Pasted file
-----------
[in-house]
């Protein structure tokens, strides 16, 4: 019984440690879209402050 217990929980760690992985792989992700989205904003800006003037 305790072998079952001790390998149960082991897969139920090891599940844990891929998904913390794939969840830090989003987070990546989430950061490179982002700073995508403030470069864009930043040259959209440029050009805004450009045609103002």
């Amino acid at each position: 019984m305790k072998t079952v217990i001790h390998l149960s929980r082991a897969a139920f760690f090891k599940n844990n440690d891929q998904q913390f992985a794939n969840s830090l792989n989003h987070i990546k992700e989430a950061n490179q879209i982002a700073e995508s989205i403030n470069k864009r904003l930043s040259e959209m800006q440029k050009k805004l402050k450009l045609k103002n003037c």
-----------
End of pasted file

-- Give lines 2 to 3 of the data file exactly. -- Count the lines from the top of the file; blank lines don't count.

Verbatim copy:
């Protein structure tokens, strides 16, 4: 019984440690879209402050 217990929980760690992985792989992700989205904003800006003037 305790072998079952001790390998149960082991897969139920090891599940844990891929998904913390794939969840830090989003987070990546989430950061490179982002700073995508403030470069864009930043040259959209440029050009805004450009045609103002």
């Amino acid at each position: 019984m305790k072998t079952v217990i001790h390998l149960s929980r082991a897969a139920f760690f090891k599940n844990n440690d891929q998904q913390f992985a794939n969840s830090l792989n989003h987070i990546k992700e989430a950061n490179q879209i982002a700073e995508s989205i403030n470069k864009r904003l930043s040259e959209m800006q440029k050009k805004l402050k450009l045609k103002n003037c």